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John Cena, WWE star, grants a record 300th request for Make-A-Wish

Eric Adelson
Yahoo Sports

There are always plenty of candidates for top sports celebrity bad guy: LeBron, Tiger, T.O., Roger Clemens, and on and on.

But what about top sports good guy? Those names don't come to mind quite as easily. Even beloved athletes such as Tim Tebow and Derek Jeter have detractors.

But by one important measure, there is a runaway favorite.

John Cena.

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Pro wrestler John Cena granted his 300th Make-A-Wish request to a 7-year-old boy.

The pro wrestling superstar granted his 300th Make-A-Wish request to a 7-year-old Pennsylvania boy named Jonny Littman earlier this week. That's far and away tops among sports celebrities.

(Pause here for those who don't think pro wrestling is a sport. It's not. But tell that to a sick child. And, by the way, throwing a 250-pound man across a ring 300 nights a year constitutes athleticism of some sort.)

Only a few other sports stars have granted more than 200 wishes, including Hulk Hogan, Jeff Gordon and Dale Earnhardt, Jr. Michael Jordan is in the 200 neighborhood and Kobe Bryant has granted more than 100. (More than 50 wishes will be granted at the London Olympics.) Cena raced past 300 and he fully intends on getting to 1,000.

How popular is Cena with Make-A-Wish? There's a conference room dedicated to him at the company headquarters in Arizona.

"Overall, I get 100-140 WWE wish requests a year," said Shaina Reeser, sports program manager at Make-A-Wish, "and the majority is for John Cena. He probably does two or three kids every week. It's crazy."

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Cena never says no. Even though his schedule is tougher than most stars – there are no home games and there's no off-season – he unfailingly builds in time for Wish kids. WWE rep Kevin Hennessey even says Cena's 300th wish was so important that his bosses rearranged his entire schedule for it.

It's not that other athletes are cold-hearted. Pretty much everyone says yes to Make-A-Wish every time. (In fact, LeBron, Tiger, T.O. and Clemens have all done over-the-top wishes for kids across the country.) But sometimes schedules conflict or an athlete can't be in the area where his wish kid lives. And, sadly, because of illness and the course of treatment, wish kids don't always have a lot of time to wait for their favorite athletes to become free. One of the big myths about Make-A-Wish is that children pass away from their illnesses; many make a full recovery. The only requirement for a wish kid is a life-threatening condition. But that usually entails severe hardship not only physically but financially. Families spend so much on care and medical bills that they can't afford over-the-top presents. That's where Make-A-Wish comes in. And that's where celebs like John Cena come through.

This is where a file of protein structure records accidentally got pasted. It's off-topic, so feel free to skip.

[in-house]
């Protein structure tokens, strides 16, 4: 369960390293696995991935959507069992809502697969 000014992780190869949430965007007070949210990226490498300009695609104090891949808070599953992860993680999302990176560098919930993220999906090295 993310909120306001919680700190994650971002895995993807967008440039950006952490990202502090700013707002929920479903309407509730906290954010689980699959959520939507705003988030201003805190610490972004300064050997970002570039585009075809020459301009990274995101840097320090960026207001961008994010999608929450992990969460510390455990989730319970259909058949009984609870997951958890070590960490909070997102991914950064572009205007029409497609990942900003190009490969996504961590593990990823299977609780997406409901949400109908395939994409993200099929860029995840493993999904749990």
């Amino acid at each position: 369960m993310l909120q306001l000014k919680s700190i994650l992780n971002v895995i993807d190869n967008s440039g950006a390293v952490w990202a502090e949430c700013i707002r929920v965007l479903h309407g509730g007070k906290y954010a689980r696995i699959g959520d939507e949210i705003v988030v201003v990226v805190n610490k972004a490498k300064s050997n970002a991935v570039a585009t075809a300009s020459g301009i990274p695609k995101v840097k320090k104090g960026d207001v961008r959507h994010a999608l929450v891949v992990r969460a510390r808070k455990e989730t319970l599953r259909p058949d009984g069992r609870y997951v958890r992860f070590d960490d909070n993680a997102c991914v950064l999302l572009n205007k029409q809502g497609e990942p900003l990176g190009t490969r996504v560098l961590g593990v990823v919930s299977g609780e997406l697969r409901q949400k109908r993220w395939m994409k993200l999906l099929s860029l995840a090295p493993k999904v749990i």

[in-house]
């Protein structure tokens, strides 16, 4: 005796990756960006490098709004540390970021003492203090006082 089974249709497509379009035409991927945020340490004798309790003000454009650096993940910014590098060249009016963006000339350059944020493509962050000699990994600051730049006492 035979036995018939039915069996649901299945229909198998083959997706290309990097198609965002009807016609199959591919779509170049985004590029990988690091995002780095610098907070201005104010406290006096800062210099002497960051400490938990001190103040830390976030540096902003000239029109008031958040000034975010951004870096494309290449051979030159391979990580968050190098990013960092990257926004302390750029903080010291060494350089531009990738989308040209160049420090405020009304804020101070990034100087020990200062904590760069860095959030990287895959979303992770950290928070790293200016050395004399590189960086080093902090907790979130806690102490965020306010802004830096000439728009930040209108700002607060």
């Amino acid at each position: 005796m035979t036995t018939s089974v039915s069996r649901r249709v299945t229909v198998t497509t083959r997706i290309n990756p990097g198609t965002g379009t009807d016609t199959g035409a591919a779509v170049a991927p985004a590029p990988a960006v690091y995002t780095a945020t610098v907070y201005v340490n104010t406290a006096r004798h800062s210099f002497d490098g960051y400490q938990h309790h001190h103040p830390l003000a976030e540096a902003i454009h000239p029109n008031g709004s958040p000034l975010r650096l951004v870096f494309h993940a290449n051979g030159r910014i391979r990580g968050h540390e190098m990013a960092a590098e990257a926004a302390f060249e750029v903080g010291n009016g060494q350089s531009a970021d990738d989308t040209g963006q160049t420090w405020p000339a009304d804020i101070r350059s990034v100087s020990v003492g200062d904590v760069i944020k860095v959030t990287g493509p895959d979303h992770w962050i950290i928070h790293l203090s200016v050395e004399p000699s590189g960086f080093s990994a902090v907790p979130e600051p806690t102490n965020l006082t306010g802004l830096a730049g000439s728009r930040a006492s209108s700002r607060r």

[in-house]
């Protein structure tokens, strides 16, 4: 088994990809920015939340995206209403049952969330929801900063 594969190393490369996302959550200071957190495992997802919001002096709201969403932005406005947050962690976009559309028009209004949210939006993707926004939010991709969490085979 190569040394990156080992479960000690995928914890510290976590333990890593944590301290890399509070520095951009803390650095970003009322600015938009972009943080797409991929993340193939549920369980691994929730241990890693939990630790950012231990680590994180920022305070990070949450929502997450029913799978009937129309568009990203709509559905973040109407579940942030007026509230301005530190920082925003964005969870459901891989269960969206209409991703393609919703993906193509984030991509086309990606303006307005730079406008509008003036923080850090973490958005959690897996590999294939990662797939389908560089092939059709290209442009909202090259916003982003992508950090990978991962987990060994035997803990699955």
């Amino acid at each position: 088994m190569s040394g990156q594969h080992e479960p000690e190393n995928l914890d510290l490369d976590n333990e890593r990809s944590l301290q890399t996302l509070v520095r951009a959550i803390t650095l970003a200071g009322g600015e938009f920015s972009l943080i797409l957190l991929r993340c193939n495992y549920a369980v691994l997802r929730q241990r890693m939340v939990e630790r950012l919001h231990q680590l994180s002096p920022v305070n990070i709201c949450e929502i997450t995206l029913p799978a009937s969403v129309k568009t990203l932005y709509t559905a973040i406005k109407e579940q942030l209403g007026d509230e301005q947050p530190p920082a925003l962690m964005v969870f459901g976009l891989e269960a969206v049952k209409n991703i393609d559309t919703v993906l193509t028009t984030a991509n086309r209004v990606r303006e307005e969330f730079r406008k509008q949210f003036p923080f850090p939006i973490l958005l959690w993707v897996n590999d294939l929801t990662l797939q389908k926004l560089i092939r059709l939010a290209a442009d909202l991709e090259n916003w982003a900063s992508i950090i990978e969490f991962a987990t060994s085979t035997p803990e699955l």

"He has been a big supporter of us forever," said Make-A-Wish national communications manager Mark Hiegel. "By this time next year, he'll have 400."

And while some heroes do a simple meet-and-greet, Cena turns the Wish into an experience. He usually invites the child to Monday Night Raw, where he takes the entire family backstage, gives them all signed memorabilia and introduces them to other WWE stars. That's what he did for Jonny Littman on Monday in New York. But then Cena followed up with a surprise visit the next day on Good Morning America.

That's by far the best part of the Make-A-Wish day – the surprise. Kids sometimes get shy and sometimes beam for hours, but they all forget for a while about the next hospital visit or the next round of chemo.

"He gets the kids out of their shells," Reeser said of Cena. "He's every good at asking questions, pulling information out of them. There's always a huge smile and their eyes light up. The more outgoing kids will say Cena's phrase, which is 'You can't see me.' "

But that's just it. A sick kid can see Cena. He makes sure of it.

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